loop

Input:

{
"list": [
1,
2,
3
]
}

Template:

<template>
{
"numbers": [
{{loop list}}
{{ . }}
{{end}}
]
}
</template>

Output:

{
"numbers": [
1,
2,
3
]
}

The loop command iterates over arrays. The expression given must therefore return an array for the loop body to be executed. The loop body is invoked once for each element in the array. For each invocation, the context . will be set to the current element of the array.

In the above example, we did not explicitly place a comma in the loop body. However, JSON requires a comma to separate array values or pairs in objects. Therefore, the loop command automatically produces commas to separate its child productions.

You may also use a literal comma at the end of the loop body. This will not result in duplicate commas. However, as a literal comma is produced as part of each iteration, the last production will end with that comma. This may result in invalid JSON if the surrounding array or object ends after the loop.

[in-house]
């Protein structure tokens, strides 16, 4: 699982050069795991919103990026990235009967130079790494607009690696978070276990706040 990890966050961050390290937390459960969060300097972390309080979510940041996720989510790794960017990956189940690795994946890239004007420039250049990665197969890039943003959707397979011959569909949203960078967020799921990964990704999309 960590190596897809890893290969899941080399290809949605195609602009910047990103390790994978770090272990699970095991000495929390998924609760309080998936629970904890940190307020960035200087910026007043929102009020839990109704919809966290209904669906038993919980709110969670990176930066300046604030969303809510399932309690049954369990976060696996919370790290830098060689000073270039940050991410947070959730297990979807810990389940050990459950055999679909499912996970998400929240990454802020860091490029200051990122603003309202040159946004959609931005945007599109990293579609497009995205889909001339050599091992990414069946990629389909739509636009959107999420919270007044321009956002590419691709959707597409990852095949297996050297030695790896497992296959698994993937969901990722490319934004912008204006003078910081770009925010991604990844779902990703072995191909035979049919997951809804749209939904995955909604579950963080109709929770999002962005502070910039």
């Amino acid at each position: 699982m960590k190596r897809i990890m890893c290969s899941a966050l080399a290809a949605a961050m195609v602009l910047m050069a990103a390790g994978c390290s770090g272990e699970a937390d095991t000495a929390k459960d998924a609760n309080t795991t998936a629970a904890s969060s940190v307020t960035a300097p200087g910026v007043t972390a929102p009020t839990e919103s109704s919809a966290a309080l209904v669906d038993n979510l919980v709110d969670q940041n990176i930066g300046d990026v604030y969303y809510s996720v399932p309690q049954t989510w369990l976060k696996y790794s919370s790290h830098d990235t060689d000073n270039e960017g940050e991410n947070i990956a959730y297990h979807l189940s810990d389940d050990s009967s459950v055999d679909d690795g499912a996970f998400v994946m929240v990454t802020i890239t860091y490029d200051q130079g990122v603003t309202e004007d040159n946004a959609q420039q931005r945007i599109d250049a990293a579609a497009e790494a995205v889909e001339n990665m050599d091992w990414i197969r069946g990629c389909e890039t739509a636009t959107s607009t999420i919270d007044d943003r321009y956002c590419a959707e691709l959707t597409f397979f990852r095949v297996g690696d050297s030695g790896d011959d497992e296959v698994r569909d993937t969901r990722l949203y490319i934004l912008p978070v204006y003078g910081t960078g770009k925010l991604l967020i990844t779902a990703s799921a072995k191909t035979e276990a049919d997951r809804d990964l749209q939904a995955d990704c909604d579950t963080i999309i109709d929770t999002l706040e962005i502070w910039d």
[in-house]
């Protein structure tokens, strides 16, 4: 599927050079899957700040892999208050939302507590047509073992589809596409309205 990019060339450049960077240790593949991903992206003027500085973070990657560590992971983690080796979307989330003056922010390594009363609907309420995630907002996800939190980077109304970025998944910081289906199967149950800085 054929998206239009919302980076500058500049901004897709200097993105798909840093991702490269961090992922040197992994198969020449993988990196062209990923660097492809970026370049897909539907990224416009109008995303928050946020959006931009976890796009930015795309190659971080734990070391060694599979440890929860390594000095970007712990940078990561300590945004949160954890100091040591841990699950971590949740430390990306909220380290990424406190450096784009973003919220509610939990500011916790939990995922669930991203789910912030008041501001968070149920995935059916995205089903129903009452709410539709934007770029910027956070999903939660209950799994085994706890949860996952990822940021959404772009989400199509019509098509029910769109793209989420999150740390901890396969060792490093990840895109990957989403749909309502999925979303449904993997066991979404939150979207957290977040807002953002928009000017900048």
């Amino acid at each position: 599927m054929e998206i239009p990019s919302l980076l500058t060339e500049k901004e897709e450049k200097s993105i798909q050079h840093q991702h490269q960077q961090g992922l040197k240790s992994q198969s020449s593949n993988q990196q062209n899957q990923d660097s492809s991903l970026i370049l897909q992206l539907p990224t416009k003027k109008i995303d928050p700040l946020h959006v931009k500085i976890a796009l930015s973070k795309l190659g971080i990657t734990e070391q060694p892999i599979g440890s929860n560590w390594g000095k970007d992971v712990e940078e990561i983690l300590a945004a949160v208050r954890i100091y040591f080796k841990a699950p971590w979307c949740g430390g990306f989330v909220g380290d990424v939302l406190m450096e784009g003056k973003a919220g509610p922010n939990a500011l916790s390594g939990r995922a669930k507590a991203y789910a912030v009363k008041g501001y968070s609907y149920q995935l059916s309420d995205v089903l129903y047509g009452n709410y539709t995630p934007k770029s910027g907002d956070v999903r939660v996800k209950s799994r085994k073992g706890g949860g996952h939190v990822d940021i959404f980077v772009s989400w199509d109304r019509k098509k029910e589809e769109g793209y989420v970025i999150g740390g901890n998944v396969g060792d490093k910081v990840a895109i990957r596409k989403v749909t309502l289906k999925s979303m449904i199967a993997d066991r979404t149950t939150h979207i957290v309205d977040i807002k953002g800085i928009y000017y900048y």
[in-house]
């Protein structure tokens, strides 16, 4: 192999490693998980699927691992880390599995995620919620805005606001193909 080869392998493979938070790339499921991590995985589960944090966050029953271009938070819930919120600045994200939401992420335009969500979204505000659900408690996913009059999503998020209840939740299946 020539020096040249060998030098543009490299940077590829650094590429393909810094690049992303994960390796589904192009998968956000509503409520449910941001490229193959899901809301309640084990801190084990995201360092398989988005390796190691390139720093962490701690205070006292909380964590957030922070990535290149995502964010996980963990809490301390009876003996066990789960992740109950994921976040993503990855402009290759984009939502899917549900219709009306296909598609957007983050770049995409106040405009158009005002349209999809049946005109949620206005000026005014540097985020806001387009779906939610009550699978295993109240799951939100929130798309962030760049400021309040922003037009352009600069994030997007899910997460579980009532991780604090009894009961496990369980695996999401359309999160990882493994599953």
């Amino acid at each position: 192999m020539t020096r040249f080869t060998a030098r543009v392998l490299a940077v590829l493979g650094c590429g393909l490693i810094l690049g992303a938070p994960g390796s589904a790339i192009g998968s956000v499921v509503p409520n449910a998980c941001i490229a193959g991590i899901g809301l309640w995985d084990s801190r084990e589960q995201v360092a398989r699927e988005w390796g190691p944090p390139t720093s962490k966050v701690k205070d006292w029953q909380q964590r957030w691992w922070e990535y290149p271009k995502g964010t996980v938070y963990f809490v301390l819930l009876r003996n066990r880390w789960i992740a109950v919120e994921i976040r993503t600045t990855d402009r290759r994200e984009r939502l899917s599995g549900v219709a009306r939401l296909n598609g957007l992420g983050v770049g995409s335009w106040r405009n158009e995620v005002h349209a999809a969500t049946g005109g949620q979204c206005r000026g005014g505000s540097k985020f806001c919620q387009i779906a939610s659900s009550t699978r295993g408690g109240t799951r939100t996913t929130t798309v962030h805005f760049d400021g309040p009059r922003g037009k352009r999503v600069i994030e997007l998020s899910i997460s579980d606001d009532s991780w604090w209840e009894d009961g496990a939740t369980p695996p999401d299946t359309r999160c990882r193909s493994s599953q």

Example: loop over non-JSON data

If the data to be used in a loop is not a JSON array, the array() function can be used to convert the data:

Input:

<html>
<body>
<ul id="list" foo="bar">
<li>One</li>
<li>Two</li>
<li>Three</li>
</ul>
</body>
</html>

Template:

<template>
[
{{loop array(/html/body/ul/li)}}
{{.}}
{{end}}
]
</template>

Output:

[
"One",
"Two",
"Three"
]

Attributes passed to the array() function will be converted to elements with the attribute's name in its name attribute, and the value of the attribute as its content. This can be used to iterate over lists of attributes:

Template (identical input as above):

<template>
{
{{loop array(//ul/@*)}}
{{ @name }}: {{.}}
{{end}}
}
</template>

Output:

{
"id": "list",
"foo": "bar"
}